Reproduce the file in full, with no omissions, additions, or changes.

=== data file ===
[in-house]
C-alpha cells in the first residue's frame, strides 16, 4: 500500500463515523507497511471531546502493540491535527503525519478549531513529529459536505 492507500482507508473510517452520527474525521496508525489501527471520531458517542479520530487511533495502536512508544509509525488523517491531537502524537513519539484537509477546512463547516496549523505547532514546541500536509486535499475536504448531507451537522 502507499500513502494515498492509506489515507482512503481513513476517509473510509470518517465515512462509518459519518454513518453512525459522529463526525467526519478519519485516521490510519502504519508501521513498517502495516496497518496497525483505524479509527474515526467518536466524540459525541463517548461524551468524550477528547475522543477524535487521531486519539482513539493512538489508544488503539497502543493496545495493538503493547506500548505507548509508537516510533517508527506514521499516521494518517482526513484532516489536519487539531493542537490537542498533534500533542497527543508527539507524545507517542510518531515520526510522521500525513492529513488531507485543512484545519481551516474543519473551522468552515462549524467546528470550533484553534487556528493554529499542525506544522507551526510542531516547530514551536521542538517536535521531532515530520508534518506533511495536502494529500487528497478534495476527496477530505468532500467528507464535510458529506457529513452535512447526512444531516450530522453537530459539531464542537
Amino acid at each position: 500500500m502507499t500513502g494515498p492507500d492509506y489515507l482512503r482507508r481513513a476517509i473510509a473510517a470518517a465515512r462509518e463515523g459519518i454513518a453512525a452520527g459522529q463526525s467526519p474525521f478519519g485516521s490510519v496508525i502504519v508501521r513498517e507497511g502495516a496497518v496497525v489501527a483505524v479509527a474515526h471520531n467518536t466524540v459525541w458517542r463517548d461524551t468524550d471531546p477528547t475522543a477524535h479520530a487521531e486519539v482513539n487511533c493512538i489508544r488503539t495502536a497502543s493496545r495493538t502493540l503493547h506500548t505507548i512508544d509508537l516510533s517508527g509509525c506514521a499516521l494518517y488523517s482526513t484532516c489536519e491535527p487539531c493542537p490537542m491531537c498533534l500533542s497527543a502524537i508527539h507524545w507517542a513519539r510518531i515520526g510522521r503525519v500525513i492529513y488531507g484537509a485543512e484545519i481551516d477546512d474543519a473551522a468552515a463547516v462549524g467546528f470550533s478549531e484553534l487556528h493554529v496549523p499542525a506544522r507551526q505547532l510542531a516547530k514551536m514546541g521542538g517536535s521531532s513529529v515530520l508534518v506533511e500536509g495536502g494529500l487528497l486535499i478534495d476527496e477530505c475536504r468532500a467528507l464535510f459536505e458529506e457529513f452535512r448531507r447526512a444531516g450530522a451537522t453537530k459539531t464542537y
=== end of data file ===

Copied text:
[in-house]
C-alpha cells in the first residue's frame, strides 16, 4: 500500500463515523507497511471531546502493540491535527503525519478549531513529529459536505 492507500482507508473510517452520527474525521496508525489501527471520531458517542479520530487511533495502536512508544509509525488523517491531537502524537513519539484537509477546512463547516496549523505547532514546541500536509486535499475536504448531507451537522 502507499500513502494515498492509506489515507482512503481513513476517509473510509470518517465515512462509518459519518454513518453512525459522529463526525467526519478519519485516521490510519502504519508501521513498517502495516496497518496497525483505524479509527474515526467518536466524540459525541463517548461524551468524550477528547475522543477524535487521531486519539482513539493512538489508544488503539497502543493496545495493538503493547506500548505507548509508537516510533517508527506514521499516521494518517482526513484532516489536519487539531493542537490537542498533534500533542497527543508527539507524545507517542510518531515520526510522521500525513492529513488531507485543512484545519481551516474543519473551522468552515462549524467546528470550533484553534487556528493554529499542525506544522507551526510542531516547530514551536521542538517536535521531532515530520508534518506533511495536502494529500487528497478534495476527496477530505468532500467528507464535510458529506457529513452535512447526512444531516450530522453537530459539531464542537
Amino acid at each position: 500500500m502507499t500513502g494515498p492507500d492509506y489515507l482512503r482507508r481513513a476517509i473510509a473510517a470518517a465515512r462509518e463515523g459519518i454513518a453512525a452520527g459522529q463526525s467526519p474525521f478519519g485516521s490510519v496508525i502504519v508501521r513498517e507497511g502495516a496497518v496497525v489501527a483505524v479509527a474515526h471520531n467518536t466524540v459525541w458517542r463517548d461524551t468524550d471531546p477528547t475522543a477524535h479520530a487521531e486519539v482513539n487511533c493512538i489508544r488503539t495502536a497502543s493496545r495493538t502493540l503493547h506500548t505507548i512508544d509508537l516510533s517508527g509509525c506514521a499516521l494518517y488523517s482526513t484532516c489536519e491535527p487539531c493542537p490537542m491531537c498533534l500533542s497527543a502524537i508527539h507524545w507517542a513519539r510518531i515520526g510522521r503525519v500525513i492529513y488531507g484537509a485543512e484545519i481551516d477546512d474543519a473551522a468552515a463547516v462549524g467546528f470550533s478549531e484553534l487556528h493554529v496549523p499542525a506544522r507551526q505547532l510542531a516547530k514551536m514546541g521542538g517536535s521531532s513529529v515530520l508534518v506533511e500536509g495536502g494529500l487528497l486535499i478534495d476527496e477530505c475536504r468532500a467528507l464535510f459536505e458529506e457529513f452535512r448531507r447526512a444531516g450530522a451537522t453537530k459539531t464542537y